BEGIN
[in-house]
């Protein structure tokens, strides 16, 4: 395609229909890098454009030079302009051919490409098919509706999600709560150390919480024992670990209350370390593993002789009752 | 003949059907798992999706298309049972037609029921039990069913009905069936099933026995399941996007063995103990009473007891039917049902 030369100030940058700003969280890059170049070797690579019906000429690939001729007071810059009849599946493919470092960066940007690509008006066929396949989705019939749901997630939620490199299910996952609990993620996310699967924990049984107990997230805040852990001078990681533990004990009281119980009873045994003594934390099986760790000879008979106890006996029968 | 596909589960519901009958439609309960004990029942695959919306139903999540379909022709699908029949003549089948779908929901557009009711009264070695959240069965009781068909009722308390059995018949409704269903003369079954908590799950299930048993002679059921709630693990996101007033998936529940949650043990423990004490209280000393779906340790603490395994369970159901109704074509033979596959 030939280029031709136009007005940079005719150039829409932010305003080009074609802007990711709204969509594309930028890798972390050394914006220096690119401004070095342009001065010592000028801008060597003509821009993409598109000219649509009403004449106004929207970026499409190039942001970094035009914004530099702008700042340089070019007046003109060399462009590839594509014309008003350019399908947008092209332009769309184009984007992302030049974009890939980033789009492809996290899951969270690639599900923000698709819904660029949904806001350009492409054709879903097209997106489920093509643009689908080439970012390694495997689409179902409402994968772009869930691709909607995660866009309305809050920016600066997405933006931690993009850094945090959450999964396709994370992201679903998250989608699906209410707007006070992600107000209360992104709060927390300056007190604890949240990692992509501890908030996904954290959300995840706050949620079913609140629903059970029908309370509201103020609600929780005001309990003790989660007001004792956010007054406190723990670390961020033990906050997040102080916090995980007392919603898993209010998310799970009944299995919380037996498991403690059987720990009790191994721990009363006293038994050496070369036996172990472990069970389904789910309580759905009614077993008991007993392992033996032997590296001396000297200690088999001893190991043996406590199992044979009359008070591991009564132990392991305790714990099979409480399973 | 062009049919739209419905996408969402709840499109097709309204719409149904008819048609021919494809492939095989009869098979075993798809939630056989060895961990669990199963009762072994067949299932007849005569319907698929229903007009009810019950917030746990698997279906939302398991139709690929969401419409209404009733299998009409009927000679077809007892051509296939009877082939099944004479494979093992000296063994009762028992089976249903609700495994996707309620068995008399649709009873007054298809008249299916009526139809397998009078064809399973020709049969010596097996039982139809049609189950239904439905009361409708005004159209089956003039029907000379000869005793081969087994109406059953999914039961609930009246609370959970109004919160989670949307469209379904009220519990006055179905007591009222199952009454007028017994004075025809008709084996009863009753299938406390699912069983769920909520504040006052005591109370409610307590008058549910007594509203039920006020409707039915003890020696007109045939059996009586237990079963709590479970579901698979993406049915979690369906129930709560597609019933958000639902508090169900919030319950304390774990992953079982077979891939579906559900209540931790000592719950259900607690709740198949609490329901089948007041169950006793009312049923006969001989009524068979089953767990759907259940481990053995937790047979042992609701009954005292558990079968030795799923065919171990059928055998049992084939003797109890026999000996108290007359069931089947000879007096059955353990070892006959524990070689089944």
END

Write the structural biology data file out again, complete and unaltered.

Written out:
[in-house]
């Protein structure tokens, strides 16, 4: 395609229909890098454009030079302009051919490409098919509706999600709560150390919480024992670990209350370390593993002789009752 | 003949059907798992999706298309049972037609029921039990069913009905069936099933026995399941996007063995103990009473007891039917049902 030369100030940058700003969280890059170049070797690579019906000429690939001729007071810059009849599946493919470092960066940007690509008006066929396949989705019939749901997630939620490199299910996952609990993620996310699967924990049984107990997230805040852990001078990681533990004990009281119980009873045994003594934390099986760790000879008979106890006996029968 | 596909589960519901009958439609309960004990029942695959919306139903999540379909022709699908029949003549089948779908929901557009009711009264070695959240069965009781068909009722308390059995018949409704269903003369079954908590799950299930048993002679059921709630693990996101007033998936529940949650043990423990004490209280000393779906340790603490395994369970159901109704074509033979596959 030939280029031709136009007005940079005719150039829409932010305003080009074609802007990711709204969509594309930028890798972390050394914006220096690119401004070095342009001065010592000028801008060597003509821009993409598109000219649509009403004449106004929207970026499409190039942001970094035009914004530099702008700042340089070019007046003109060399462009590839594509014309008003350019399908947008092209332009769309184009984007992302030049974009890939980033789009492809996290899951969270690639599900923000698709819904660029949904806001350009492409054709879903097209997106489920093509643009689908080439970012390694495997689409179902409402994968772009869930691709909607995660866009309305809050920016600066997405933006931690993009850094945090959450999964396709994370992201679903998250989608699906209410707007006070992600107000209360992104709060927390300056007190604890949240990692992509501890908030996904954290959300995840706050949620079913609140629903059970029908309370509201103020609600929780005001309990003790989660007001004792956010007054406190723990670390961020033990906050997040102080916090995980007392919603898993209010998310799970009944299995919380037996498991403690059987720990009790191994721990009363006293038994050496070369036996172990472990069970389904789910309580759905009614077993008991007993392992033996032997590296001396000297200690088999001893190991043996406590199992044979009359008070591991009564132990392991305790714990099979409480399973 | 062009049919739209419905996408969402709840499109097709309204719409149904008819048609021919494809492939095989009869098979075993798809939630056989060895961990669990199963009762072994067949299932007849005569319907698929229903007009009810019950917030746990698997279906939302398991139709690929969401419409209404009733299998009409009927000679077809007892051509296939009877082939099944004479494979093992000296063994009762028992089976249903609700495994996707309620068995008399649709009873007054298809008249299916009526139809397998009078064809399973020709049969010596097996039982139809049609189950239904439905009361409708005004159209089956003039029907000379000869005793081969087994109406059953999914039961609930009246609370959970109004919160989670949307469209379904009220519990006055179905007591009222199952009454007028017994004075025809008709084996009863009753299938406390699912069983769920909520504040006052005591109370409610307590008058549910007594509203039920006020409707039915003890020696007109045939059996009586237990079963709590479970579901698979993406049915979690369906129930709560597609019933958000639902508090169900919030319950304390774990992953079982077979891939579906559900209540931790000592719950259900607690709740198949609490329901089948007041169950006793009312049923006969001989009524068979089953767990759907259940481990053995937790047979042992609701009954005292558990079968030795799923065919171990059928055998049992084939003797109890026999000996108290007359069931089947000879007096059955353990070892006959524990070689089944």